They were five students in detention: a jock, punk, princess, nerd and outcast. Director John Hughes assembled a character list of high school stereotypes, and award-winning costume designer Marilyn Vance brilliantly clothed each one accordingly. Strip away the dialogue, body language and even facial expressions, and the varsity jacket, flannel shirt, chic designer ensemble, badly belted khakis and thrifted black cocoon still clearly indicates jock, punk, princess, nerd and freak.
So when premiered on this day in 1985, every teenager in America found a kindred spirit in one—or perhaps more than one—of the Chicago-based characters played by Emilio Estevez, Judd Nelson, Molly Ringwald, Anthony Michael Hall and Ally Sheedy.
The Breakfast Club was the second film in the trifecta pairing of Ringwald and Hughes, following Sixteen Candles and preceding . The three movies catapulted Ringwald to the status of teen icon and fashion darling, although Ringwald told the LA Times in 2008, “I never thought of myself as a style icon.”
Compared to the thrift-store-style, DIY get-ups she wore in Pretty in Pink and Sixteen Candles (also costumed by Vance), Ringwald’s Claire Standish in The Breakfast Club is chic and understated, not miming the pop-culture associations—neon, bangles, puffy shoulders—that come to mind when we think of 1980s fashion. (She’s more Lauren Hutton than Cyndi Lauper.) Instead, her style homes in on high American design, hearkening the effortless tailoring of Halston, Donna Karan or Calvin Klein. Claire’s outfit is actually purchased entirely from Ralph Lauren—there was only one Ralph Lauren store in Chicago at the time—and consists of brown equestrian boots, buttery leather jacket and gloves, a chunky brown belt, midi-length paisley wrap skirt, white lace scarf and pink, draped cotton blouse. (It’s no surprise that Ringwald’s biggest regret about the film was that she didn’t keep Claire’s boots.) In a pivotal scene that translates her character’s status through costuming, Claire removes a large diamond stud from her ear and presses it into the palm of Judd Nelson’s burnout, John Bender. The message is clear: What is unattainable to most of us is dispensable to Claire, that’s how wealthy and privileged she is.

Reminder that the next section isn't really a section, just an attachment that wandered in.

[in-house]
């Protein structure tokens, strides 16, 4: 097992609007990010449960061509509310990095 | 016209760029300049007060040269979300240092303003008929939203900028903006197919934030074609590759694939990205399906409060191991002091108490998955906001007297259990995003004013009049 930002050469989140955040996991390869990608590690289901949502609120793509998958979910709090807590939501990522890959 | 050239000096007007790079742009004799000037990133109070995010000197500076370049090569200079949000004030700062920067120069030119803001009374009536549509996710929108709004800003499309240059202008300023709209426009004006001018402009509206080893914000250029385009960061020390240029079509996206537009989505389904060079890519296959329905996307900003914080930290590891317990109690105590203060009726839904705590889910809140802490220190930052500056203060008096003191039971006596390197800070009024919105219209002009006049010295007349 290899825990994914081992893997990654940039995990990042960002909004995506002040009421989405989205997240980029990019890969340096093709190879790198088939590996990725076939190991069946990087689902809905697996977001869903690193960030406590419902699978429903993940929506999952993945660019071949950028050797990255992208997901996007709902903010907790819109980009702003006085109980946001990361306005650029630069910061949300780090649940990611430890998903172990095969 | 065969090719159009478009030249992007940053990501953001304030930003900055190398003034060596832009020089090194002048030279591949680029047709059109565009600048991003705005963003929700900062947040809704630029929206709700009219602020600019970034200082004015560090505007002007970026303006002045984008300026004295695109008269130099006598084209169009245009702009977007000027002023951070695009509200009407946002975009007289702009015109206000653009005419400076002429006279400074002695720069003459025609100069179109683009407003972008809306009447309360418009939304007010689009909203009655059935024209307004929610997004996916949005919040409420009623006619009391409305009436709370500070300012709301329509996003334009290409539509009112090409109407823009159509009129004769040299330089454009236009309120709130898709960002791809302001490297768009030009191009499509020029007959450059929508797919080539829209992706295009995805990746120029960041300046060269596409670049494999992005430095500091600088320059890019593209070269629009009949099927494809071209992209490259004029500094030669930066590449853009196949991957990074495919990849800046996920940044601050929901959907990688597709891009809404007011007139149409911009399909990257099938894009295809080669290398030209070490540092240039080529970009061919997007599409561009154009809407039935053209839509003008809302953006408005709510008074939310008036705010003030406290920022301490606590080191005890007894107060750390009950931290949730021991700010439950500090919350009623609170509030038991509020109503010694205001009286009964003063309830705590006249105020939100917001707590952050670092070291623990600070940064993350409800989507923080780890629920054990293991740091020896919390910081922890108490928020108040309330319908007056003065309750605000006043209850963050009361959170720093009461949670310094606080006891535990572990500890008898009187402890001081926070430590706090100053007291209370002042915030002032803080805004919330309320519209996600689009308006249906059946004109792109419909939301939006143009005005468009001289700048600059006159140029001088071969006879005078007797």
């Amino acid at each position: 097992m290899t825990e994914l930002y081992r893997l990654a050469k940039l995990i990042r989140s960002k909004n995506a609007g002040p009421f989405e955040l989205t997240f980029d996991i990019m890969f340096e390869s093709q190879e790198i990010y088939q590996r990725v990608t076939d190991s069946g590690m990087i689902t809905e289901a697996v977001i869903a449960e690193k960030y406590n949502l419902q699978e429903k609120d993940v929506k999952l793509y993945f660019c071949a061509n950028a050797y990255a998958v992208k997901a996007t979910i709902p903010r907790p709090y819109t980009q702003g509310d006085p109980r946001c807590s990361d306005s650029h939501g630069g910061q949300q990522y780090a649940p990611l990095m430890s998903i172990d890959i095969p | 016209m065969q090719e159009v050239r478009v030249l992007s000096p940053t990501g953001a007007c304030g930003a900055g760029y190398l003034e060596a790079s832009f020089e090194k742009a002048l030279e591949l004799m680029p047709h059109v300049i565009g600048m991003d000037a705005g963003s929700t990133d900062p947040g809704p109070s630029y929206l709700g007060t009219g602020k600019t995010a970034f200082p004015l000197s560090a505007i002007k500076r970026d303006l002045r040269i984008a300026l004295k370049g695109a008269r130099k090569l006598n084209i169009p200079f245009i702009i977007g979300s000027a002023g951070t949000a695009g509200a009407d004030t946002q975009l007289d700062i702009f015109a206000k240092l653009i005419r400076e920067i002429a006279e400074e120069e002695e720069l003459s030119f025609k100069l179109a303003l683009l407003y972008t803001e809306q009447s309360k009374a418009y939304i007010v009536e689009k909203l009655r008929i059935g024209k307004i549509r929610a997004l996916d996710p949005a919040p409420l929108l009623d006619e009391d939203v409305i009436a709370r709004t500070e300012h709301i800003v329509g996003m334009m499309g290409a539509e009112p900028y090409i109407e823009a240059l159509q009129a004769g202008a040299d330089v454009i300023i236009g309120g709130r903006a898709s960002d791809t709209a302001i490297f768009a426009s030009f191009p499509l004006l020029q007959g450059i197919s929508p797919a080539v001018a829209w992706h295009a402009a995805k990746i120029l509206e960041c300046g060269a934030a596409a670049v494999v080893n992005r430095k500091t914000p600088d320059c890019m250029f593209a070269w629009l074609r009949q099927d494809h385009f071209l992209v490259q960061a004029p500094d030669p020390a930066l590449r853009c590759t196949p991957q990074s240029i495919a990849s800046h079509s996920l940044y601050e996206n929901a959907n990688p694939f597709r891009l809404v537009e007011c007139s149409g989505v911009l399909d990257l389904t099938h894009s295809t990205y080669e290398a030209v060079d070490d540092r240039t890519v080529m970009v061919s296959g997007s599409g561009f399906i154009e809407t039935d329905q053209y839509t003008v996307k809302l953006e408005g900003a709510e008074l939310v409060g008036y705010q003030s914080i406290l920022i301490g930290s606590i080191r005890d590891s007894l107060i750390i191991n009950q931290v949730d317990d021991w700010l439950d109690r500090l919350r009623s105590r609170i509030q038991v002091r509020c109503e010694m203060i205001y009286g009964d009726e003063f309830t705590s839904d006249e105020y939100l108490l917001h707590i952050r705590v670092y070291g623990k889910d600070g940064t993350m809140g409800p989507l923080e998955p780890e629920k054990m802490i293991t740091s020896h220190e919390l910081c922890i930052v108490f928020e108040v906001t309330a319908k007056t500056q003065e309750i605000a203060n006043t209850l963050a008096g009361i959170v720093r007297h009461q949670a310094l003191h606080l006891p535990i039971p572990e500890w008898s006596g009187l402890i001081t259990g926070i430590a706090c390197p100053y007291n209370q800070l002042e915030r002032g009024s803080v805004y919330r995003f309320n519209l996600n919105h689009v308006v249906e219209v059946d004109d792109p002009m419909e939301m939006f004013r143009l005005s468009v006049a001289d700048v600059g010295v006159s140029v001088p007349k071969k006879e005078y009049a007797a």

For his part, Bender and his torn flannel shirt, thermal shirt and engineer boots remain the symbol of the kid who could care less (until Marc Jacobs briefly elevated it to high fashion). And take Anthony Michael Hall’s high water, belted khakis (please)! His out-grown, utilitarian costume isn’t fashion: It was and still is the uniform of the studious nerd. Ally Sheedy’s outcast Allison wears so many dark and grimy jackets, scarves and sweaters that she achieves total anonymity.
As the characters begin to open up to one another, their protective uniforms begin to strip off. “The clothing is all very layered, [and as the film progresses] they shed these layers; each layer is a little piece of the person. All their hang-ups are discarded as they start becoming relaxed with each other, ” says costumer Vance in the December 1999 issue of Premiere magazine.
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